In a petition to the Governor of Cross River State, dated 13th February 2016, the Chiefs and people of Okokori Village of Obubra Local Government Area saw the revocation of the right to their lands including settlements, farmlands and community forest as a calculated attempt to extinguish them as a people.

They concluded that “Since the revocation of all our lands for a Super highway have damning consequences on us and our environment, we are compelled not to welcome this project as the ulterior motive of your government is to grab our lands and make us worthless, ignoring the fact we voted overwhelmingly for you to better our lot but not to punish us unjustifiably.”

In an earlier petition dated February 7, and addressed to the Governor, the Ekuri Traditional Rulers Council stated, among other things, that “The right of way for the Super Highway measuring 400 metres wide (200m on each side of the road from the centre line), being the width of four standard football fields, is too large and will destroy our forest and farms that we have laboured to conserve and cultivate crop.

“The further 10km on either side of the Super Highway from the 200 metres ends totaling 20km width is appalling, meaning that the whole of our Ekuri community forest totaling 33,600 hectares, all our farms and community settlements would have been revoked leaving us landless.”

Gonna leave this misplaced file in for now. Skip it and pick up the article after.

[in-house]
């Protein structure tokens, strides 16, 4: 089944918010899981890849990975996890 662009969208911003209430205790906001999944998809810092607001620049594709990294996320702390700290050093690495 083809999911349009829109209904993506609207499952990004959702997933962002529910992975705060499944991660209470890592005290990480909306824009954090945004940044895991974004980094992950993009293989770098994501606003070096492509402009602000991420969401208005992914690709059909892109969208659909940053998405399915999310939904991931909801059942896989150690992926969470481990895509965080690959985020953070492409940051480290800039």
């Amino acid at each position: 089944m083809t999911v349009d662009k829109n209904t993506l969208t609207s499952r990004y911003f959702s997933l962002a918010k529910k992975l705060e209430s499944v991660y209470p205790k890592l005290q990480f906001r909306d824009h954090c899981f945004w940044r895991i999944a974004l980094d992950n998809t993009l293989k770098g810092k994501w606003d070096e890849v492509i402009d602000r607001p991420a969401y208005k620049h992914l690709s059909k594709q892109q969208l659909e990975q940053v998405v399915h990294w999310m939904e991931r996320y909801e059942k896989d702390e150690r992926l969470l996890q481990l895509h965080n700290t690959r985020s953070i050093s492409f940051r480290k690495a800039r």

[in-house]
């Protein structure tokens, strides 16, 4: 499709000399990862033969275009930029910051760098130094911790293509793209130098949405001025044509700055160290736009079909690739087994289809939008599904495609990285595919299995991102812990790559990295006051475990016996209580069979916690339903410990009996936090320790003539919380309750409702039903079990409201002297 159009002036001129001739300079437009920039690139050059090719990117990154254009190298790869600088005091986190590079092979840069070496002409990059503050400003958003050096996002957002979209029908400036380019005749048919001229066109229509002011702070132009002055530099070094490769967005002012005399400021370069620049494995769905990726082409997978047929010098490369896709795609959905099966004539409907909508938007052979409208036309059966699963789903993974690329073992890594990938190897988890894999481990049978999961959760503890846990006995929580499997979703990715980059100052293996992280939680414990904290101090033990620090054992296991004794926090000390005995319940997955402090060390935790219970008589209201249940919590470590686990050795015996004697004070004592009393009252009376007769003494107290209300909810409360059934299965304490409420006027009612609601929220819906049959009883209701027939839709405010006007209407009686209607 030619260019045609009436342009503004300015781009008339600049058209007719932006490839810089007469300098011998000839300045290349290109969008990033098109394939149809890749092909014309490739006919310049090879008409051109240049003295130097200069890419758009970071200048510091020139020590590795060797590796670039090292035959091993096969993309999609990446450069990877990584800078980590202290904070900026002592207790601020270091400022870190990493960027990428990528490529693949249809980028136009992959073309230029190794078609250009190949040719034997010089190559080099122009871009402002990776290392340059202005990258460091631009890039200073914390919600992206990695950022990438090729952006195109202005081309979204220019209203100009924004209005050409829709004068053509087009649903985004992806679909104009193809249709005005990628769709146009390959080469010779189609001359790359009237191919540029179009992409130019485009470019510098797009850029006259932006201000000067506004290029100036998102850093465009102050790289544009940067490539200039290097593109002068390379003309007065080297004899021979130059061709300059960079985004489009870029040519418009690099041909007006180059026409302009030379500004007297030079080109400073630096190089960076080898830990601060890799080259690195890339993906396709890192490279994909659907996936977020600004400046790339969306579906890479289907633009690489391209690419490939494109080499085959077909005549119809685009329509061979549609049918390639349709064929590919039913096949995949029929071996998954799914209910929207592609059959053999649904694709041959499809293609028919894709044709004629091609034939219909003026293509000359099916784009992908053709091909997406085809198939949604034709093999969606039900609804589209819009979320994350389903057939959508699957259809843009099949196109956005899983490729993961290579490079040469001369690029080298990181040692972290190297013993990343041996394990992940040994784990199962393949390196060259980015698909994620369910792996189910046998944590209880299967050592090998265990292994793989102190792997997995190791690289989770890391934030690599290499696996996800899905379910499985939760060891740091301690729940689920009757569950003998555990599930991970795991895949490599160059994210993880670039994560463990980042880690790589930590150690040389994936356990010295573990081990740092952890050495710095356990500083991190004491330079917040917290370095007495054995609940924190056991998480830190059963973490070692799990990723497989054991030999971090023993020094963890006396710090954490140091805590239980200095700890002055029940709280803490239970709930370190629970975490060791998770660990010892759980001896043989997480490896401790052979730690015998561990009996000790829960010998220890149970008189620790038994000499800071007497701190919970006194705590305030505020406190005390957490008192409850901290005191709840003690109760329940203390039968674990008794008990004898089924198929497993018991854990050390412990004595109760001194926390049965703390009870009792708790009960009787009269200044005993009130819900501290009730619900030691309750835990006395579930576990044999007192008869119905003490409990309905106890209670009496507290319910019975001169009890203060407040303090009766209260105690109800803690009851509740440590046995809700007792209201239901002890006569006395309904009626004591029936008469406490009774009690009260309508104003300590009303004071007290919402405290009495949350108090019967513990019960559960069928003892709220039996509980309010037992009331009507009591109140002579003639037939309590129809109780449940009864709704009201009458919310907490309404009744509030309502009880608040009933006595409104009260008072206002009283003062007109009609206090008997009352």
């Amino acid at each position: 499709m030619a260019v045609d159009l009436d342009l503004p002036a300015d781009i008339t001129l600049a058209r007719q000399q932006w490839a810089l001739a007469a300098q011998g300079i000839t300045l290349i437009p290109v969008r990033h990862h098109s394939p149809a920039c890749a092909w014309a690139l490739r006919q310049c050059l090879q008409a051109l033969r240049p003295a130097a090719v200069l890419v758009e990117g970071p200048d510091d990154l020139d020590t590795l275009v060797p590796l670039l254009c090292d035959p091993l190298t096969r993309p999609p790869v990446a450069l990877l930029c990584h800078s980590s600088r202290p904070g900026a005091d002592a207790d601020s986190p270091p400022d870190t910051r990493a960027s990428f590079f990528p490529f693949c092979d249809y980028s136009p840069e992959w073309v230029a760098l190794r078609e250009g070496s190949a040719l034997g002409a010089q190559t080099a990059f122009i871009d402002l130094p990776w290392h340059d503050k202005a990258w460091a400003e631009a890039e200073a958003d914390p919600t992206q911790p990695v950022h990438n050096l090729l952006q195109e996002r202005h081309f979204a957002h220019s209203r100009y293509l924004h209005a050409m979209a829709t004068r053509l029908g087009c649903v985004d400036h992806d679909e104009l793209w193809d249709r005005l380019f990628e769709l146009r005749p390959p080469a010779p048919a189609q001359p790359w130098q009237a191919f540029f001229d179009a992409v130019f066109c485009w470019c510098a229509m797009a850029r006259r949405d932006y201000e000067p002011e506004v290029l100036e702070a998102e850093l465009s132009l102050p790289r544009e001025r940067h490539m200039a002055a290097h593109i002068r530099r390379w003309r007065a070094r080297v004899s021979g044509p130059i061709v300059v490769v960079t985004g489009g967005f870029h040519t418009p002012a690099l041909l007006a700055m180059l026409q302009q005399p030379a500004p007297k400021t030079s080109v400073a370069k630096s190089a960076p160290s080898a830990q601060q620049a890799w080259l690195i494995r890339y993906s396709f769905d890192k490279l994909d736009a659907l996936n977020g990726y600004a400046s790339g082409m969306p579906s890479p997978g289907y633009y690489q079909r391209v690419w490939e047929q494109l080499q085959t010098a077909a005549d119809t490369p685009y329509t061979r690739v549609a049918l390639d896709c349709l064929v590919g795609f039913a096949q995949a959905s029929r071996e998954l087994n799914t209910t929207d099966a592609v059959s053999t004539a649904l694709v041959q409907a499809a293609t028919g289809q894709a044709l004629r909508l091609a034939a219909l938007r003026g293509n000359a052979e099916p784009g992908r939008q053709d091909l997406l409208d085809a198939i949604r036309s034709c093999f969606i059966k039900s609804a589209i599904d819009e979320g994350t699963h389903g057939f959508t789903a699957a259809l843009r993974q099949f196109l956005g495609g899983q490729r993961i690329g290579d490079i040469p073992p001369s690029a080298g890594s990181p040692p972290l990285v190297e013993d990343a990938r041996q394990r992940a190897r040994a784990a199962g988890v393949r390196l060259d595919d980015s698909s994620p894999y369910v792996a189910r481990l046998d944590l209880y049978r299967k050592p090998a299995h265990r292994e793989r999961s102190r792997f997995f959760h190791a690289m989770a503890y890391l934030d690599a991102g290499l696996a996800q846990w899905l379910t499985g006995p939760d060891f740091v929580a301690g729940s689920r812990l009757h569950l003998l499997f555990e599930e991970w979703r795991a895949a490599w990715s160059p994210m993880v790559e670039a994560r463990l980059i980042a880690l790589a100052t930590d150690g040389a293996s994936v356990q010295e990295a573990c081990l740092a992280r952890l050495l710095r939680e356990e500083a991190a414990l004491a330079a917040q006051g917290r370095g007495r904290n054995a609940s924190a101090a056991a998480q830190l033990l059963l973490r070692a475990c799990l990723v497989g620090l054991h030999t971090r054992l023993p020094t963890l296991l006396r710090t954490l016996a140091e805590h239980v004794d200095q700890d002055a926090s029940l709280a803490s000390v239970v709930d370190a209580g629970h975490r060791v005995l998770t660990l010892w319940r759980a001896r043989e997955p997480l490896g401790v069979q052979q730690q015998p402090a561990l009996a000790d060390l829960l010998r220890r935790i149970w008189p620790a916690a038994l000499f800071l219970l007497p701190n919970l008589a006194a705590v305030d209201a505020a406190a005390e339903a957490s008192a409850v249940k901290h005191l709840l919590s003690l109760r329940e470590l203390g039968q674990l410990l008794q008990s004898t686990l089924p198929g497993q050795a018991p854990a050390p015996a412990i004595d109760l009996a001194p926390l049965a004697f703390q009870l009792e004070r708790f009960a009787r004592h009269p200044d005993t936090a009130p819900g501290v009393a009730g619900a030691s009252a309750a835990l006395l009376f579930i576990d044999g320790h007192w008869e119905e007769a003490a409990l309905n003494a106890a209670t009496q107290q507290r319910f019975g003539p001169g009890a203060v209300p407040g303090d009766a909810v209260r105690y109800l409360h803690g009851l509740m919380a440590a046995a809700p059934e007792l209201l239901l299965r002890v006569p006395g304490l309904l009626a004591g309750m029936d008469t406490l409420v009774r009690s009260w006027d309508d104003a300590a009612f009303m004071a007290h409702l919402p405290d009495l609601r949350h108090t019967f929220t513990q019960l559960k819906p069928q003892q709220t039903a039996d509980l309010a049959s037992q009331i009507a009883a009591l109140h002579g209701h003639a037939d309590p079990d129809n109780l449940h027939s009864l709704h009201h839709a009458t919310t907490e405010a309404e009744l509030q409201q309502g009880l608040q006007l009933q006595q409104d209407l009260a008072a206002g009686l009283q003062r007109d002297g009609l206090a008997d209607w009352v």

Bassey said: “We find it unacceptable that a project of this magnitude is pursued without regard to the law and in defiance of the rights of communities.  Although the President conducted a ceremonial ground breaking exercise on October 30, 2015, that cannot be construed to mean an approval for the project to proceed without meeting the requirements of the law, particularly that of Environmental Impact Assessment. Moreover, as required by law, an EIA cannot be claimed to have been conducted if there are no consultations with citizens that would be impacted by the project.”

The Ekuri people have vowed to use peaceful non-violent protests to try to prevent even a single tree from being felled. Chief Edwin Ogar of Ekuri community stated that: “the destruction of Ekuri and other community forests because of the revocation for a super highway, will aggravate climate change crisis with dire consequences on humanity in general particularly among the poor”.

HOMEF called on the government to comply with the laws of the land including by conducting Environmental Impact Assessment, other relevant assessments and consultations as enshrined in ILO Article 169; halt the rampaging bulldozers that are already destroying farms at Etara/Eyeyen and are continuing towards Ekuri and Okuni forests/communities.

The group called on all peace-loving Nigerians and citizens of the world to join the call to rethink this project, wants the reroute of the Super Highway along a less damaging path and away from Community forests and the National park; and reward and support communities that protect our forests rather than penalize and dispossessing, displacing and impoverishing them.